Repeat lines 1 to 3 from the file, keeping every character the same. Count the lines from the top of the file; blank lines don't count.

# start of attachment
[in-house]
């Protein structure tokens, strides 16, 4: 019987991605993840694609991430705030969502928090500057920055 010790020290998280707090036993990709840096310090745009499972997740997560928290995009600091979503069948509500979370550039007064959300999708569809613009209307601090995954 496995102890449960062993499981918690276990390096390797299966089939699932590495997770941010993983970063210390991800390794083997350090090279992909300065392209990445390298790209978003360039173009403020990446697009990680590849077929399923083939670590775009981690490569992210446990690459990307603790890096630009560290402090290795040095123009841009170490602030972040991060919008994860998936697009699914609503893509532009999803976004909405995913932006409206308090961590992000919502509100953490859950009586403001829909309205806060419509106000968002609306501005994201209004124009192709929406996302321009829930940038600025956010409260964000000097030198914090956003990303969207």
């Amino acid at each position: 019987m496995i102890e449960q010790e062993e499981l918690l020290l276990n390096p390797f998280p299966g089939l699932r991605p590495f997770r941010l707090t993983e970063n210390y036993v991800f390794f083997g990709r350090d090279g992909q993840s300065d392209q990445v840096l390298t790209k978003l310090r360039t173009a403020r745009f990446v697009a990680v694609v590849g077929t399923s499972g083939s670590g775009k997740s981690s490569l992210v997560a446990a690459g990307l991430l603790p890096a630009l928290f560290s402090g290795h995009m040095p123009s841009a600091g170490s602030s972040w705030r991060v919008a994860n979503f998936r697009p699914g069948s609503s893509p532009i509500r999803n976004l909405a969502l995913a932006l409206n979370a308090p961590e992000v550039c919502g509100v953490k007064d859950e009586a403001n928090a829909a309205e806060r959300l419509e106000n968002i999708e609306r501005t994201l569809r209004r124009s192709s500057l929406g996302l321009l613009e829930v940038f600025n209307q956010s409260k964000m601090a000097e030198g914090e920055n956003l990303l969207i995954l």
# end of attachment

[in-house]
């Protein structure tokens, strides 16, 4: 019987991605993840694609991430705030969502928090500057920055 010790020290998280707090036993990709840096310090745009499972997740997560928290995009600091979503069948509500979370550039007064959300999708569809613009209307601090995954 496995102890449960062993499981918690276990390096390797299966089939699932590495997770941010993983970063210390991800390794083997350090090279992909300065392209990445390298790209978003360039173009403020990446697009990680590849077929399923083939670590775009981690490569992210446990690459990307603790890096630009560290402090290795040095123009841009170490602030972040991060919008994860998936697009699914609503893509532009999803976004909405995913932006409206308090961590992000919502509100953490859950009586403001829909309205806060419509106000968002609306501005994201209004124009192709929406996302321009829930940038600025956010409260964000000097030198914090956003990303969207």
């Amino acid at each position: 019987m496995i102890e449960q010790e062993e499981l918690l020290l276990n390096p390797f998280p299966g089939l699932r991605p590495f997770r941010l707090t993983e970063n210390y036993v991800f390794f083997g990709r350090d090279g992909q993840s300065d392209q990445v840096l390298t790209k978003l310090r360039t173009a403020r745009f990446v697009a990680v694609v590849g077929t399923s499972g083939s670590g775009k997740s981690s490569l992210v997560a446990a690459g990307l991430l603790p890096a630009l928290f560290s402090g290795h995009m040095p123009s841009a600091g170490s602030s972040w705030r991060v919008a994860n979503f998936r697009p699914g069948s609503s893509p532009i509500r999803n976004l909405a969502l995913a932006l409206n979370a308090p961590e992000v550039c919502g509100v953490k007064d859950e009586a403001n928090a829909a309205e806060r959300l419509e106000n968002i999708e609306r501005t994201l569809r209004r124009s192709s500057l929406g996302l321009l613009e829930v940038f600025n209307q956010s409260k964000m601090a000097e030198g914090e920055n956003l990303l969207i995954l």